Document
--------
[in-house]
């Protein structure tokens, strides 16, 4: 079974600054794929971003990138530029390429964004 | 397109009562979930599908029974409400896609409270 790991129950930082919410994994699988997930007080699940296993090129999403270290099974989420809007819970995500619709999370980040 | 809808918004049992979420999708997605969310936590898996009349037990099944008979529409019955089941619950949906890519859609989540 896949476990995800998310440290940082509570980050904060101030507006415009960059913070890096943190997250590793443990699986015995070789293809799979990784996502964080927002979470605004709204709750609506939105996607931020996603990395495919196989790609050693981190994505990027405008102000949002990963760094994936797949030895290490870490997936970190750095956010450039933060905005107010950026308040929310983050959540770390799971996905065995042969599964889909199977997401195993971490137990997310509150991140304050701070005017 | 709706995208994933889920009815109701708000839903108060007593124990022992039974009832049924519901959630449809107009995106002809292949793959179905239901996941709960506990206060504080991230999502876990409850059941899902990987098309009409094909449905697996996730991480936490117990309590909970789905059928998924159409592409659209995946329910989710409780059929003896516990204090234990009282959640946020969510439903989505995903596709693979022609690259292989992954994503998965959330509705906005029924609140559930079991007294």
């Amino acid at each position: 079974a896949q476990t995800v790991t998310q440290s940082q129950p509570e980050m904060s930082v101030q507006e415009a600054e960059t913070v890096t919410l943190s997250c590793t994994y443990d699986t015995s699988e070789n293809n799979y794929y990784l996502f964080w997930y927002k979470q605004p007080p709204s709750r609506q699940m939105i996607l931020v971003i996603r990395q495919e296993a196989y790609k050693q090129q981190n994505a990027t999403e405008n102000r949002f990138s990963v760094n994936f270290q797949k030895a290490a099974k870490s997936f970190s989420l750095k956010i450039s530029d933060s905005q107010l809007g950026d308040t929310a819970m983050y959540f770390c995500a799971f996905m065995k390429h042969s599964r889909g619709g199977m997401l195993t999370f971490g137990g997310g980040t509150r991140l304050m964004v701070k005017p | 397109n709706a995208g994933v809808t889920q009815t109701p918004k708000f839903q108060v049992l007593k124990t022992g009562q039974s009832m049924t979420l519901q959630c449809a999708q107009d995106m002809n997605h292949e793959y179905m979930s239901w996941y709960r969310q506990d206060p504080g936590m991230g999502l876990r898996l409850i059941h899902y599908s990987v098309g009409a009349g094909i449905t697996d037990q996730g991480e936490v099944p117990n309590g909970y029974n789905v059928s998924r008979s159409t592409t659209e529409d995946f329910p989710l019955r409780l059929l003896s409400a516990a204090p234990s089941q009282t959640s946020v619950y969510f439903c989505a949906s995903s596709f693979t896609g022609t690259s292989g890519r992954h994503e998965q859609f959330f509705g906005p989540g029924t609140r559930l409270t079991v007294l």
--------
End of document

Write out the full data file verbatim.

[in-house]
């Protein structure tokens, strides 16, 4: 079974600054794929971003990138530029390429964004 | 397109009562979930599908029974409400896609409270 790991129950930082919410994994699988997930007080699940296993090129999403270290099974989420809007819970995500619709999370980040 | 809808918004049992979420999708997605969310936590898996009349037990099944008979529409019955089941619950949906890519859609989540 896949476990995800998310440290940082509570980050904060101030507006415009960059913070890096943190997250590793443990699986015995070789293809799979990784996502964080927002979470605004709204709750609506939105996607931020996603990395495919196989790609050693981190994505990027405008102000949002990963760094994936797949030895290490870490997936970190750095956010450039933060905005107010950026308040929310983050959540770390799971996905065995042969599964889909199977997401195993971490137990997310509150991140304050701070005017 | 709706995208994933889920009815109701708000839903108060007593124990022992039974009832049924519901959630449809107009995106002809292949793959179905239901996941709960506990206060504080991230999502876990409850059941899902990987098309009409094909449905697996996730991480936490117990309590909970789905059928998924159409592409659209995946329910989710409780059929003896516990204090234990009282959640946020969510439903989505995903596709693979022609690259292989992954994503998965959330509705906005029924609140559930079991007294």
């Amino acid at each position: 079974a896949q476990t995800v790991t998310q440290s940082q129950p509570e980050m904060s930082v101030q507006e415009a600054e960059t913070v890096t919410l943190s997250c590793t994994y443990d699986t015995s699988e070789n293809n799979y794929y990784l996502f964080w997930y927002k979470q605004p007080p709204s709750r609506q699940m939105i996607l931020v971003i996603r990395q495919e296993a196989y790609k050693q090129q981190n994505a990027t999403e405008n102000r949002f990138s990963v760094n994936f270290q797949k030895a290490a099974k870490s997936f970190s989420l750095k956010i450039s530029d933060s905005q107010l809007g950026d308040t929310a819970m983050y959540f770390c995500a799971f996905m065995k390429h042969s599964r889909g619709g199977m997401l195993t999370f971490g137990g997310g980040t509150r991140l304050m964004v701070k005017p | 397109n709706a995208g994933v809808t889920q009815t109701p918004k708000f839903q108060v049992l007593k124990t022992g009562q039974s009832m049924t979420l519901q959630c449809a999708q107009d995106m002809n997605h292949e793959y179905m979930s239901w996941y709960r969310q506990d206060p504080g936590m991230g999502l876990r898996l409850i059941h899902y599908s990987v098309g009409a009349g094909i449905t697996d037990q996730g991480e936490v099944p117990n309590g909970y029974n789905v059928s998924r008979s159409t592409t659209e529409d995946f329910p989710l019955r409780l059929l003896s409400a516990a204090p234990s089941q009282t959640s946020v619950y969510f439903c989505a949906s995903s596709f693979t896609g022609t690259s292989g890519r992954h994503e998965q859609f959330f509705g906005p989540g029924t609140r559930l409270t079991v007294l």